Moments captured by phone
First Posted: 8/12/2013
Holding your child for the first time, snuggling up to a new puppy, a gorgeous lakeside landscape in the middle of a hot summer afternoon: these are some of life’s most precious moments, and they’re all in the palm of your hand – literally.
With phone technology advancing at a rapid pace, it’s no wonder the tiny machines have become a primary way to take photographs, and with phone applications like Instagram, it’s even easier to share these moments with the world.
The Schulman Gallery at Luzerne County Community College has given people an opportunity to do just that, and on a scale much larger than a small phone screen. The “Phone-tography” exhibit, opening this weekend, solely features art captured via cell phone.
“Knowing that technology is such a big part of everyday life, everyone walks around with a cell phone with a camera, literally capturing images of their life every day. We thought it’d be neat to tie art and technology in with something people do on a daily basis,” said Tom McHugh, chairperson of the Communication Arts Department at LCCC.
The idea for the exhibit also stemmed from a need to get the community involved.
“The gallery is eight years old now, and it seems like, since doing shows, it’s been all about the artists, not so much the community,” McHugh said. “We wanted to come up with a way to not only promote the biggest program in our department, but also bring people in to the gallery and get them involved.”
The call went out for people to submit up to three cell phone photographs online. Of the 85 individuals who sent work in, the “best of the best” were picked, according to McHugh, and those will be on display in large prints in the gallery. Each photo will be hanging from a string, so viewers feel as though they’re glancing into a darkroom.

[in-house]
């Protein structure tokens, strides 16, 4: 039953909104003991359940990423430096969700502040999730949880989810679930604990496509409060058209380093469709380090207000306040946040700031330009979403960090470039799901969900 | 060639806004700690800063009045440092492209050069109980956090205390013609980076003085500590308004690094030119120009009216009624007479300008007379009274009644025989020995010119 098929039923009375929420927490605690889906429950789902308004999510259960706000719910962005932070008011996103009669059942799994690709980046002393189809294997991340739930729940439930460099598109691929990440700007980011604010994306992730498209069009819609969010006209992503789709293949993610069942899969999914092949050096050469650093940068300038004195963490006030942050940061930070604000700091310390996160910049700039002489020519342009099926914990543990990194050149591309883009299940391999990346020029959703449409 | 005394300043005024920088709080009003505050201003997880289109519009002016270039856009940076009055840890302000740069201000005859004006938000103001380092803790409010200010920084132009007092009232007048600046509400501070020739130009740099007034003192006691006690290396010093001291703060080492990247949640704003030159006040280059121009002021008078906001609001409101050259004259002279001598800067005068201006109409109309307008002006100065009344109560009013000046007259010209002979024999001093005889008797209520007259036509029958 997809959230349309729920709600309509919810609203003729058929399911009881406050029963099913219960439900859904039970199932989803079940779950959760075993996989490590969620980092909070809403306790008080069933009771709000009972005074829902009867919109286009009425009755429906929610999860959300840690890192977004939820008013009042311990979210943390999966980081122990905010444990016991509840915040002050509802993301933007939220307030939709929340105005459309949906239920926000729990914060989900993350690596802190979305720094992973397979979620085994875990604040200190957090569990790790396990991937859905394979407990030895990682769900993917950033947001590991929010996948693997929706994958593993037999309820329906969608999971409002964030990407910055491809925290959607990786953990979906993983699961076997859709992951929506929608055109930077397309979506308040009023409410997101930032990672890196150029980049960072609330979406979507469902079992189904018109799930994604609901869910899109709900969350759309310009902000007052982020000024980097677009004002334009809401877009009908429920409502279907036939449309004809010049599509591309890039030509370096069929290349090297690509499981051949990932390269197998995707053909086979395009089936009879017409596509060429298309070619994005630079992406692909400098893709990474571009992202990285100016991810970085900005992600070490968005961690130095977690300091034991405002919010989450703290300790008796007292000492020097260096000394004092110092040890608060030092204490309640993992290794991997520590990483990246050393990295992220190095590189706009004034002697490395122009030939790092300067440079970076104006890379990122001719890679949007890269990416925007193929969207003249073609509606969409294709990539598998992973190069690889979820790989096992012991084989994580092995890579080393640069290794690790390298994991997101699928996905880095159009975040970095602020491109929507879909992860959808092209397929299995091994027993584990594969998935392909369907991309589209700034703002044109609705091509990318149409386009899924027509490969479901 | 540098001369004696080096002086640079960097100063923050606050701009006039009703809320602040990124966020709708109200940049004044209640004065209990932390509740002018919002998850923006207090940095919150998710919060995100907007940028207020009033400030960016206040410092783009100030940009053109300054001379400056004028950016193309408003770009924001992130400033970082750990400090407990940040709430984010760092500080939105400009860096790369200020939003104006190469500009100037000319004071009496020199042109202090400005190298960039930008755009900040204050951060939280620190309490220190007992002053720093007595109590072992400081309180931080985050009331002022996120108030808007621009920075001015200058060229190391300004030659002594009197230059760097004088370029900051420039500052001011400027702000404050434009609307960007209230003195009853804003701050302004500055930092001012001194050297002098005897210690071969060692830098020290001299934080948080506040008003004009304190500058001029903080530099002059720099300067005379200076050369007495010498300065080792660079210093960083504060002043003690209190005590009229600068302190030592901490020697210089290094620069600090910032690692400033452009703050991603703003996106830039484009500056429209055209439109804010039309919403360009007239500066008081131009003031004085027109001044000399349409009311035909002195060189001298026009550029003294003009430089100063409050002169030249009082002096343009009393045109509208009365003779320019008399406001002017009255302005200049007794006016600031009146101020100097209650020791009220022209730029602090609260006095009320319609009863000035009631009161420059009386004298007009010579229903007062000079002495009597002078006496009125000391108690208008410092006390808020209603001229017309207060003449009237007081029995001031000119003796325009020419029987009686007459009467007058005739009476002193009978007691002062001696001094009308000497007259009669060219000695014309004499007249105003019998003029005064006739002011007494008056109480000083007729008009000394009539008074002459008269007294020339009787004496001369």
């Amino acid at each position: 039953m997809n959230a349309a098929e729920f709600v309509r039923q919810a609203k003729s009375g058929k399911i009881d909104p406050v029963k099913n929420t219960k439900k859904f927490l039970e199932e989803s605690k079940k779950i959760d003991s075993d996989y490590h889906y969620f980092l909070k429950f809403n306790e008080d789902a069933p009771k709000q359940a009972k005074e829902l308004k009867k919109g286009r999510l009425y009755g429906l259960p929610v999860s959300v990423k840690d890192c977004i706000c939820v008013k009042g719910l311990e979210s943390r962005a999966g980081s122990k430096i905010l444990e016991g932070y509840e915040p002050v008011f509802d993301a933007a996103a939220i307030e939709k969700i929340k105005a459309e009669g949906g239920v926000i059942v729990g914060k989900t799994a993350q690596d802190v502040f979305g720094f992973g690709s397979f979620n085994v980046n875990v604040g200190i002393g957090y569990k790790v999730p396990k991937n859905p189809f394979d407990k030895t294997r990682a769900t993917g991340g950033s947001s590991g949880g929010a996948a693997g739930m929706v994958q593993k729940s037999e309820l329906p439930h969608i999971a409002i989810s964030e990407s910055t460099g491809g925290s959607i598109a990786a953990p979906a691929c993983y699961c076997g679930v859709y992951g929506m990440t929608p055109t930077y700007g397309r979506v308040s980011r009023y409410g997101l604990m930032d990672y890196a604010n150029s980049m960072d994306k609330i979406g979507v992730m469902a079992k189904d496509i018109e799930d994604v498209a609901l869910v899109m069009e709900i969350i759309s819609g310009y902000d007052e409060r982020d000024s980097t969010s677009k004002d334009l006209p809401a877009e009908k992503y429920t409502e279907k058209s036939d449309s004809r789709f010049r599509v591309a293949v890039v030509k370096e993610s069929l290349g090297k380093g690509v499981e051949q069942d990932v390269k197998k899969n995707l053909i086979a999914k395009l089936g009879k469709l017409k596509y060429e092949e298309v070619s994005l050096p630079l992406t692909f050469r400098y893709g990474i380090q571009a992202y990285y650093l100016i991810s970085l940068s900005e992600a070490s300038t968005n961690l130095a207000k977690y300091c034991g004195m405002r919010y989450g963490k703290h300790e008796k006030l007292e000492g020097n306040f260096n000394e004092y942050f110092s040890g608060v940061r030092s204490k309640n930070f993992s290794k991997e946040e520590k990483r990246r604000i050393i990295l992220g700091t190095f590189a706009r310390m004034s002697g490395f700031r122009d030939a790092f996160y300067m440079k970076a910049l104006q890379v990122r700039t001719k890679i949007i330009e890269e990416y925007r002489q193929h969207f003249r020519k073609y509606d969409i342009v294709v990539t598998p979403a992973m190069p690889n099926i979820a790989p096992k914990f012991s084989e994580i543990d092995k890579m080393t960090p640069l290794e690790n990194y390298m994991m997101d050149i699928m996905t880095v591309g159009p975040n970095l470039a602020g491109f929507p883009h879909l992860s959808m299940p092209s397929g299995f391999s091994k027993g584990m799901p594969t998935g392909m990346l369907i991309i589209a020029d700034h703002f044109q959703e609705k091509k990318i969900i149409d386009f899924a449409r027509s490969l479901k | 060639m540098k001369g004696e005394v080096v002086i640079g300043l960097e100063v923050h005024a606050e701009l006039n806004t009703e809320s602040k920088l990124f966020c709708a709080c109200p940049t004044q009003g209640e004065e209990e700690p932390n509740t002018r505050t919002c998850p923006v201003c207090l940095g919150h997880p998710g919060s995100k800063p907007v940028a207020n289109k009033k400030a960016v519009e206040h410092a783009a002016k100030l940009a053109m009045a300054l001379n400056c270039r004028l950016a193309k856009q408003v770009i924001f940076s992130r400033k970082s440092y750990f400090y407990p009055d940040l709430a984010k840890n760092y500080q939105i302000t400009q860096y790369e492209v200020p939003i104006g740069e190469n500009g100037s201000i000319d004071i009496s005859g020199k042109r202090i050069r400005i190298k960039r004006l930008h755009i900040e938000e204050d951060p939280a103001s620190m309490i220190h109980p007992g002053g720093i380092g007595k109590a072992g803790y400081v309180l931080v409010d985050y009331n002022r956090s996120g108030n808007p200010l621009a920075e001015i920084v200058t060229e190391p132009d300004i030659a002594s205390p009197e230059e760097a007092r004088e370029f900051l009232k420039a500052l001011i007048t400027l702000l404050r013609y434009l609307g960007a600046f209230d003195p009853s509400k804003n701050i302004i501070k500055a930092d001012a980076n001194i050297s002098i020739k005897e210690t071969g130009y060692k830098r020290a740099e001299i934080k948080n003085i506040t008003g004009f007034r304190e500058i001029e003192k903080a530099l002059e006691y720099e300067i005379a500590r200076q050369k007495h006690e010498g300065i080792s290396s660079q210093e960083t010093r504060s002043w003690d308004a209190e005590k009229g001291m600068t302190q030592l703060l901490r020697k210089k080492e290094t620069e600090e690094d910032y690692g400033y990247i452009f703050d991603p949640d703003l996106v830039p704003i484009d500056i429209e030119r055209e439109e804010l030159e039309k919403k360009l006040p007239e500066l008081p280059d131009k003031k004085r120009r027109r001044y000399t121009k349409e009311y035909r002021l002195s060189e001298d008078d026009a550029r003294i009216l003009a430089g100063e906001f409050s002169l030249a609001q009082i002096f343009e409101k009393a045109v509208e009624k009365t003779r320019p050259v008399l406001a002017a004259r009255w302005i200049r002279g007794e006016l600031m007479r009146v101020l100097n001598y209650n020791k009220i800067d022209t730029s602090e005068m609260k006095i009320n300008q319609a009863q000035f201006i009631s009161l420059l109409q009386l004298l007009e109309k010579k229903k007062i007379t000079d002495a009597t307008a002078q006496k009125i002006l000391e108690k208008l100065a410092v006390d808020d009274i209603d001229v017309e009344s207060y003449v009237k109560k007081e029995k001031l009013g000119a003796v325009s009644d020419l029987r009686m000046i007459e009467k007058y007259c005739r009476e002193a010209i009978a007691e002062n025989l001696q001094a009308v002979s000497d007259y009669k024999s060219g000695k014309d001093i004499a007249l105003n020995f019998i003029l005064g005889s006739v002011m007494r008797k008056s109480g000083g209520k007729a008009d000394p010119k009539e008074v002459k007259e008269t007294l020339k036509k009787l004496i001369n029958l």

The printed photographs will be juried and ribbons will be awarded for outstanding photographs.
There’s also an “Honorable Mentions” section of prints up as well as a way for every single photograph submitted to be seen.
Jeff D’Angelo, an artist from Scranton who does 3-dimensional works, has built a gigantic iPhone with a hand holding it that will sit in the center of the gallery.
“It’s actually a TV,” McHugh said, “so all of the photos that were not printed will be playing on it in a continuous loop.”
Though the show has yet to open, McHugh is confident this will be an annual thing, seeing as how popular picture-taking by cell phone is and will remain. He calls those who snap with the tiny gadgets photographers, just like any other.
“The quality of cell phone cameras has come so far, and anybody who takes a shot with one is literally capturing a moment in time, which is what photographers do, whether it be a photojournalist, a portrait photographer doing a wedding, an artist in the studio designing something, or someone on the beach taking a picture on vacation. It’s a way of being able to express creativity.”